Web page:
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An article in Ynet Judaism (in Hebrew) addresses the resent controversy regarding the prayer of Women of the Wall at the western wall. And claims the following claims:

אף אחד גם לא הקריא להן את הגמרא שמספרת על ברוריה אשת רבי מאיר, שהייתה מניחה תפילין ומתעטפת בטלית, וגם לא את זו שמספרת על מיכל בת שאול שהניחה תפילין ולא מיחו בידה, ובטח שלא את פסק ההלכה של הרמ"א שמחייב אותן בברכה על כך.

In short, it claims that the Gemara depicts "Bruria wife of rabbi Meir" and "Michal, daughter of Saul" putting on tefilin and talit, and nobody stopping them. And also, that the Rema said that they are obliged to bless the act (לברך), and thus implying that this is allowed (and maybe even encouraged).

What is the Gemara's and orthodox adjudicators' view on the issue?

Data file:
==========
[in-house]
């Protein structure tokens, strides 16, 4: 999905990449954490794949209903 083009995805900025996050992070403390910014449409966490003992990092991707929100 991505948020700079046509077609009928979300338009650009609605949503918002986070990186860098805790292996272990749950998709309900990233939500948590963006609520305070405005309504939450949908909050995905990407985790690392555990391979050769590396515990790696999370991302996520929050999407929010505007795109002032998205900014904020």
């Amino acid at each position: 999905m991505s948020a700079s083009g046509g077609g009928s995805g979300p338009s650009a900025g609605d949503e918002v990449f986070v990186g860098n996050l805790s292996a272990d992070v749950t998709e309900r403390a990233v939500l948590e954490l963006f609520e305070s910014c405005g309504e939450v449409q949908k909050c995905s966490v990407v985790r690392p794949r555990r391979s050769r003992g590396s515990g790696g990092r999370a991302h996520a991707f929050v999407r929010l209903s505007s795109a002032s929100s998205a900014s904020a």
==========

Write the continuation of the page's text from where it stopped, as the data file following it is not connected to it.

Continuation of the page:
I know that this is an English site, but please, when you put references to books and scriptures, put them in Hebrew as well, it makes the job of understanding what is written and checking it by myself much easier.

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I take it the article doesn't say where in the g'mara? (If it does, please add that to the question to help guide answerers.) –  Monica Cellio May 12 '13 at 16:04
    
No it doesn't I have also read some of the talkbacks, and none of those say where in the gemara it appears, or from what book the Rema's Halacha is taken. –  Ilya Melamed May 12 '13 at 16:28
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Thanks for clarifying. Also, welcome to Mi Yodeya and thank you for bringing your question here! I hadn't heard the claim of g'mara support and, if it's there, would be interested in knowing too. –  Monica Cellio May 12 '13 at 16:30
    
See Women & the Mitzvot: Serving the Creator, pp. 95-105, which discusses this at length. –  Fred May 12 '13 at 19:36
    
See also this article –  Double AA May 12 '13 at 19:43
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2 Answers